What I am doing, in terms of writing this book about my life in Japan, is not easy. Actually, fucking hard is a pretty accurate description. Pulling everything out, smoothing it down so you can see as much of the story as possible, without the wrinkles and creases we have made to protect ourselves, it is not an easy task.
When I first started, it was exhilarating. I thought that everyone should engage in such a project of self-examination simply because there is so much within us that we blindly accept but never fully recognize or understand. But now I have moved beyond that initial rush. Now I am in the shit and it is not fun.
I have given myself a quota of 2700 words a day so that I can have a full first draft by the end of August and begin rewrites/edits in September, the month in which I become forty. It is a lot of writing and a lot of memory mining and demon confronting. And when I am writing, I naturally feel the emotions I felt at the time, which helps the text come alive but is pretty shitty for me as these old emotions that had little contextual framework at the time are being juxtaposed with my current perspective. So then new emotions are generated, primarily of the self-loathing variety.
The toxicity can be overwhelming, triggering a lot of self-doubt.
I can’t do this, I begin to write to people who have encouraged me to continue with this project. Can’t I just write some sort of fantasy fiction novel instead? Something holds me back, catches me before I click send. It is the something that arises when I see that doubt in print.
I can’t do this.
Is that so, I think? Well, who else is going to do it then?
It is not that the story of my life is somehow spectacular that I am writing it. I am writing it because all life is spectacular, because the private sufferings and triumphs from our daily battles matter. They are existence, simply put. And the funny thing is that within my head, my past is essentially a fantasy fiction. There are one-dimensional villains and victims. I had no doubt of my status as the heroine of this story until I began to write about my actions and inactions; now I can see that I have a bit of the villain in me as well. As do we all.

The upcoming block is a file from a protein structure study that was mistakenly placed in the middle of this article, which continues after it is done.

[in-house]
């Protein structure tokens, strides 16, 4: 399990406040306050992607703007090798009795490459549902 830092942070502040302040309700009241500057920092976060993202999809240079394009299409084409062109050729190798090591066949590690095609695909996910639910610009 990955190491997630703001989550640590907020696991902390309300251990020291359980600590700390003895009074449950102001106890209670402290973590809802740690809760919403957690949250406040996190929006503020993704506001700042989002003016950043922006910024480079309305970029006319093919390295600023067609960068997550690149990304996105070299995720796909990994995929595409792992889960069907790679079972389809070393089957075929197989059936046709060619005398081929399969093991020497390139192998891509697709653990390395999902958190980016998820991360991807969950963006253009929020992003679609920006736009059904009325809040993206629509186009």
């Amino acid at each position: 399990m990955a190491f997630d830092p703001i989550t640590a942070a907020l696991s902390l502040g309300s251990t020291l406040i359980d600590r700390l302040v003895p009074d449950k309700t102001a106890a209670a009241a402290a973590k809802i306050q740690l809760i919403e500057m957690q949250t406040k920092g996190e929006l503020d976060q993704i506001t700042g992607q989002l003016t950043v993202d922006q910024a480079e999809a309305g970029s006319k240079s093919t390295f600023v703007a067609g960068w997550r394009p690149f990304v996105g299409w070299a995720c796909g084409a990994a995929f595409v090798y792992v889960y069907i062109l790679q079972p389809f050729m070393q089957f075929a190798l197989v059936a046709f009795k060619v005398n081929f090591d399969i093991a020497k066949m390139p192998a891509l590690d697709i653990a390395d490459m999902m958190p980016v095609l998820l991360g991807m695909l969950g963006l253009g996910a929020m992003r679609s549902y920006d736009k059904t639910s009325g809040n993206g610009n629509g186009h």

And, as to a follow-up on yesterday’s post, I received some well-meaning messages of support, a few that had questions about why I don’t just change my situation. Then, when doing research for an essay I am writing about immigration, I came across this video, which somewhat explains why there is no easy exit strategy for me, or for many people in my situation or similar situations.
In no way, I should add, am I comparing myself to a refugee but her sentiments, particularly towards the end, regarding practical acceptance of what life puts before you resonates with my own journey.